Spanish family seeks canonisation of London attack ‘skateboard hero’

Five years after the London Bridge attack that left eight dead, the family of a Spaniard who died defending a woman with his skateboard are seeking his canonisation, his father told AFP Friday.

Ignacio Echeverria's parents
Ignacio Echeverria's parents, pose with a George Medal, which was awarded to their son. Photo: Kirsty O'Connor / POOL / AFP

Ignacio Echeverria, a 39-year-old financial expert from Madrid, was at the scene on June 3rd, 2017 when three men rammed passers-by in a van before going on a stabbing spree in the nearby Borough Market area.

He rushed to help a woman who was being attacked, hitting the assailant with his skateboard but was himself fatally stabbed. Hailing his bravery, the British press named him “the skateboard hero”.

Speaking to AFP by phone, his father Joaquin Echeverria said the family was hoping to have him recognised as a saint by the Catholic Church.

The family was gathering all the information about his case which would be presented to the Church so it could examine whether “to proceed with his possible canonisation”, he said.

The idea was first raised by Madrid’s auxiliary bishop Juan Antonio Martinez Camino after holding a mass to mark the first anniversary of Echeverria’s death, pointing to the Church’s new stance on canonisation for someone who “voluntarily offers” their life for another.

Although his father knows the process may be very long and that they will also need to show that his son performed a miracle, he believes there’s “a chance they will consider canonising him” because of the “generosity he showed in death” and his “exemplary life”.

He was “a devout person” who actively participated in the Catholic community, made donations and “used to give Catholic education classes at a parish” in London, he said.

“It makes us happy to think that Ignacio’s death made an impact and served some purpose,” he said.

In Spain, Ignacio Echeverria’s bravery has been recognised in several ways with the late banker posthumously awarded the Great Cross of the Order of Civil Merit for “extraordinary services” and several skate parks in Madrid named after him.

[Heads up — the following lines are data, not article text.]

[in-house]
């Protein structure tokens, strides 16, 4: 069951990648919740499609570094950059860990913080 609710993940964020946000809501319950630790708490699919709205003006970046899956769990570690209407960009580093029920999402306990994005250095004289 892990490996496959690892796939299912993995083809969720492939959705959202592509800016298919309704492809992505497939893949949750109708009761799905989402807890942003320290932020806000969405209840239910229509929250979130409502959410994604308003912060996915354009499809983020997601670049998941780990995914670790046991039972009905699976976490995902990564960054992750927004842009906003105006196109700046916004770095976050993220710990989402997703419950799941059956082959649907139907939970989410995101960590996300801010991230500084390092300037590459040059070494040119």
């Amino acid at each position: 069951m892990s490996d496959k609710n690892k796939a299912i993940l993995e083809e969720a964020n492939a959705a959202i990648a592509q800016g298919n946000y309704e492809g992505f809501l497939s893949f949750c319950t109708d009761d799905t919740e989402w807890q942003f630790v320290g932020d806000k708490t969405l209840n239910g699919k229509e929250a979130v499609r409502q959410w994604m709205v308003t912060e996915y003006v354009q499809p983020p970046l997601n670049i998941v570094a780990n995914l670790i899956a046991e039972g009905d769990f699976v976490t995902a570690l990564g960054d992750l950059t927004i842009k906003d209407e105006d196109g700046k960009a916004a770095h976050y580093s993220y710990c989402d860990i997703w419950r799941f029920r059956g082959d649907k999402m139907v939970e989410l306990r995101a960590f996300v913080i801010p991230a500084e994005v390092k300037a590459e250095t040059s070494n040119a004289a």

And there has even been a “Skate Hero” musical written in his honour tha documents the last 24 hours of his life before the attacks.

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Spain investigates mysterious ‘needle spiking’ attacks on women in nightclubs

Spanish police are investigating a string of cases of women being injected with possibly spiked syringes in crowded clubs, following similar incidents in Britain and France. However, no chemical trace has been found yet in the victims.

Spain investigates mysterious 'needle spiking' attacks on women in nightclubs

The worrying trend of ‘needle spiking’ (pinchazos in Spanish) in bars and nightclubs that has been seen across Europe in recent weeks has reached Spain.

The strange attacks, the first of which reportedly happened in October 2021 in the Scottish city of Dundee, can cause sudden dizziness, memory loss and then, usually the morning after, bruises caused by what experts believe are needle pricks.

In Spain, the first reports of these needle spiking attacks have been in the Basque Country, Catalonia, Andalusia, Aragon and Cantabria.

The Ertzaintza (Basque police) are investigating as many as a dozen neede spikings in bars and restaurants across the northern region in the last two weeks alone, while national police in Andalusia are investigating two women claiming to have been victims of ‘chemical submission’ due to needle spiking in a nightclub in El Puerto de Santa María in Cádiz.

Catalonia and the Basque Country are the regions where the largest number of cases have been reported so far, and the complaints are familiar: young women who feel a prick or sharp pain while dancing or waiting at the bar in a cramped environment, and then feel dizzy and disorientated and have a physical injection mark on their body.

Often the needle pricks are accompanied by memory loss.

Social panic

Worrying though the attacks are, it must be noted that scientists have only detected one case in Spain (in the northern region of Asturias) where the victim’s body was found to have a toxic substance present.

The victim in question was a minor, so it is unclear if they were in a bar or nightclub at the time. The 13-year-old girl reported a sharp pain in her leg, and later tested positive for liquid ecstasy after analysis at the Cabueñes Hospital.

But this seems to be the exception.

Physical needle pricks without any chemical or toxic traces have been the case in almost every other case across Europe.

By January 2022, in Britain there had already been already 1,300 complaints about needle attacks. Of these, zero cases were confirmed with chemical evidence.

In France, of 800 or so reported needle spiking cases, not a single chemical trace was found in any of the victims tests.

In the medical analysis of Spanish victims, according to police sources, no traces of toxic substances have been found besides the single case in Dijon.

Mireia Ventura, head of analysis at Energy Control, said in the Spanish press this week that “we do not deny that there are aggressions with something sharp, but this story that they [the victims] are inoculated drugs with a syringe in nightclubs sounds fanciful to us, there are several pieces that do not fit in.”

Not a single syringe has been found on any premises nor have any culprits been identified.

None of the dozens of recent victims in Spain have tested positive for toxic substances in medical tests, nor have they suffered sexual assault, harassment or theft.

As sociologist Robert Bartholomew wrote in ‘Psychology Today’, “anyone who believes she was drugged while on the go must be taken seriously and her claims thoroughly investigated. However, a recent wave of news involving syringes has all the characteristics of a social panic.”